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Weber State basketball: Wildcats glad to finally put end to Grizzly curse

OGDEN — The Wildcats are dancing this year because they finally found a way to avoid another Grizzly death.

Five times in a six-year span from 2010 through 2015, the Weber State men's basketball team saw its Big Sky Conference tournament championship dreams shattered by the University of Montana.

In three of those years — 2010, 2012 and 2013 — the Grizzlies knocked off the Wildcats in the tournament title game, including a devastating defeat in 2010 when WSU held a seemingly-safe 20-point halftime lead at home, and a heartbreaking 67-64 defeat in 2013 at Missoula, Montana.

Weber State also lost to the Grizzlies in last year's Big Sky tourney quarterfinals, and in a 2011 semifinal matchup.

So last Saturday's 62-59 triumph in the Big Sky championship game came as a great feeling of relief and redemption for the Wildcats, who finally put an end to the Grizzly curse that had haunted them for years and, with the curse-breaking victory, advanced to the NCAA tournament on Friday night against Xavier.

"It was really sweet," WSU coach Randy Rahe said of finally getting over the postseason hump against the Grizzlies. "I've gotta be honest, they've been a thorn in our side and we've had some tough games with 'em in tournament play, and we were due, we were due.

"It's nothing against Montana's program; we've got great respect for 'em, but when they've knocked us out of the tournament a few times, you get a little irritated, you get a little tired of it. And it's kind of time to put our foot down.

"But this time, our kids found a way, and all of the past games in the tournament with these guys have been that way," he said. "The games that we've lost to 'em, we could have just as easily won — maybe all of 'em — in previous years. So that's the way the games have gone, so we were due. It was time to get that taken care of."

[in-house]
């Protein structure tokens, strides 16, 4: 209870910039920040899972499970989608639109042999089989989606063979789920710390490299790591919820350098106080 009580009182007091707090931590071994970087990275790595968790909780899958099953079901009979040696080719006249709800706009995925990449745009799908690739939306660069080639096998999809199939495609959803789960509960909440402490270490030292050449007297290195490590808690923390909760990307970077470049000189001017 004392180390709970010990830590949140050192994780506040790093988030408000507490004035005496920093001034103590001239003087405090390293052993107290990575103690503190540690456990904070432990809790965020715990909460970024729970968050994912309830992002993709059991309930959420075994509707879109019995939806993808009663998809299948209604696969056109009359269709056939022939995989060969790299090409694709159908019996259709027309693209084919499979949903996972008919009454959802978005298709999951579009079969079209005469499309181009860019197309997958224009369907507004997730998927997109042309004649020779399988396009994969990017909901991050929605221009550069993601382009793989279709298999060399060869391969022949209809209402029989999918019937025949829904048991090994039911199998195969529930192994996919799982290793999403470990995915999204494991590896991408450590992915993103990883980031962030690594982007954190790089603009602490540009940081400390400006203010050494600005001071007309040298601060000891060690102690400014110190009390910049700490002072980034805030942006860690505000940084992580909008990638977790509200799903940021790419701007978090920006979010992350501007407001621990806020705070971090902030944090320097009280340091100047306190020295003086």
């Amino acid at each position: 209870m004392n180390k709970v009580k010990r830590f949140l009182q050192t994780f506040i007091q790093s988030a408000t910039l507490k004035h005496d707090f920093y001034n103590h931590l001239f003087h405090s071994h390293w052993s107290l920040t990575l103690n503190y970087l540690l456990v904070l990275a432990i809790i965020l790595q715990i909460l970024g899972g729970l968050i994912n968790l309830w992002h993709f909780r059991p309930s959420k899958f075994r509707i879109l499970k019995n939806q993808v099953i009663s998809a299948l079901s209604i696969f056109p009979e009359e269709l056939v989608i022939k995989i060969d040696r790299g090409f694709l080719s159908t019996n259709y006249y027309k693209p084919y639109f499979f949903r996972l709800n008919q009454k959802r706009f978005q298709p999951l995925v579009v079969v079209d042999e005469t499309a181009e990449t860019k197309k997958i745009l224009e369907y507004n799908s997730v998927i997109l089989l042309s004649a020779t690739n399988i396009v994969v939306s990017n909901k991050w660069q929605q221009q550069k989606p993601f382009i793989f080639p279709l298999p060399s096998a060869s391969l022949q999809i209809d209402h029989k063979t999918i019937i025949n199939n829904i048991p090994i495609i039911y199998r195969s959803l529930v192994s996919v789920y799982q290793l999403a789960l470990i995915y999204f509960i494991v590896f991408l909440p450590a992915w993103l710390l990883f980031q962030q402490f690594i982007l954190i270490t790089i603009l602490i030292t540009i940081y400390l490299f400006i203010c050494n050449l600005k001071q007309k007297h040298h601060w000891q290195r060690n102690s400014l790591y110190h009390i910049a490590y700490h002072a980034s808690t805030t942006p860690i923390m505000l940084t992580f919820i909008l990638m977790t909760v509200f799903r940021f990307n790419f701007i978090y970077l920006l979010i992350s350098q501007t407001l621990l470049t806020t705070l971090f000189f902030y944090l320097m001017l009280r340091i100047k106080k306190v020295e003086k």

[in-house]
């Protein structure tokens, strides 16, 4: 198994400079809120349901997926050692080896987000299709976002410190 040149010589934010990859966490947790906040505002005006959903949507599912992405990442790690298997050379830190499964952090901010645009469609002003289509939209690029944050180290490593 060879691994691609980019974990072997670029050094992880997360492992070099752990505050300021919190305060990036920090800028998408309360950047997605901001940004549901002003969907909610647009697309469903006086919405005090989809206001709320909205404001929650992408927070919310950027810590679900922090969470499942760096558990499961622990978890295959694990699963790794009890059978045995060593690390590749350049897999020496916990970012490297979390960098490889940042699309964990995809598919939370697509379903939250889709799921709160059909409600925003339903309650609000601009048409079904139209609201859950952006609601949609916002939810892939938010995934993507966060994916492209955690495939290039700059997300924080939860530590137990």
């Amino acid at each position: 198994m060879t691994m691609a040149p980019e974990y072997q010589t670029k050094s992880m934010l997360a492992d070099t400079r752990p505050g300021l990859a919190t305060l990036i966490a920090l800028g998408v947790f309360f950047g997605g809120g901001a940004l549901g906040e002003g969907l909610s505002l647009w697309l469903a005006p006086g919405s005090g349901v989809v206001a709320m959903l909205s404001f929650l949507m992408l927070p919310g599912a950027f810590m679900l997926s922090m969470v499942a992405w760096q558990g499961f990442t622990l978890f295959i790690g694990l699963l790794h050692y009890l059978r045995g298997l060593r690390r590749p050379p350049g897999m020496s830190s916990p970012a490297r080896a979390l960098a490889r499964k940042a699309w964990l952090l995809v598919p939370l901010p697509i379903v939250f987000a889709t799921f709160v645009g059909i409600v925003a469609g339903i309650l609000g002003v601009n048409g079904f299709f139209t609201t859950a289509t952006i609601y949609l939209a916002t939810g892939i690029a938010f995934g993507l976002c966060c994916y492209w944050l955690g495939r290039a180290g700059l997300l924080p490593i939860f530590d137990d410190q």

UNKNOWN QUANTITY: In an interview aired Sunday night on KUTV Channel 2, Xavier coach Chris Mack admitted that his knowledge about Weber State was limited.

"I don't know anything about Weber State, just as a year ago I didn't know anything about Ole Miss or BYU," said Mack, who was paired up against the winner of the Mississippi-BYU game won by Ole Miss last year. "Thank heavens we don't play the game right now. Weber State should feel the same way. That's why we have four or five days to get ready to play on Friday night.

"Anytime you win 26, 27 games like (Weber State) did, I mean, obviously they've got a successful team, and a team that a couple years ago played Arizona down to the wire (68-59). So we'll have to prepare this week to be ready to go on Friday night.

"I think that this tournament's all about getting hot at times, just playing your best basketball when it matters the most," Mack said. "And that's what we aim to do. I'm sure matchups have something to do with it, but we only worry about what we can control, and that is being ready on Friday night for Weber State and nothing more than that. I don't take the step-back view of overall why teams do well; we just sort of get in that tunnel and figure out a way to beat this team that we play Friday."

RAHE FEELS SAME WAY: In an interview with KUTV sportscaster David James that aired Sunday night, WSU's Coach Rahe said he didn't know a whole lot about Xavier, either.

But he and his staff were going to be busy Sunday night and Monday making sure they knew everything possible about the Musketeers of the Big East Conference.

"I've only seen 'em play once, so I don't know their team particularly well," Rahe said. "But I do know they're very tough, very physical, and they had a great year and play in a great conference. They're tough, physical, athletic and really, really guard you. They're obviously a high, high-quality basketball team."

Rahe said he and his staff would definitely be closely watching game film from Xavier's two losses to Seton Hall.

"Absolutely, we'll watch the two Seton Hall films, and we'll watch their Villanova film, too," the Wildcats' coach said. "We'll watch 'em at their best and see some things maybe when they didn't play at their best and try to take advantage of some things that other teams did to them.

"We'll have every game that they played and we'll talk to some people that can help us as well. I'm kinda glad we're playing on Friday because it gives us an extra day or two to get ready for 'em."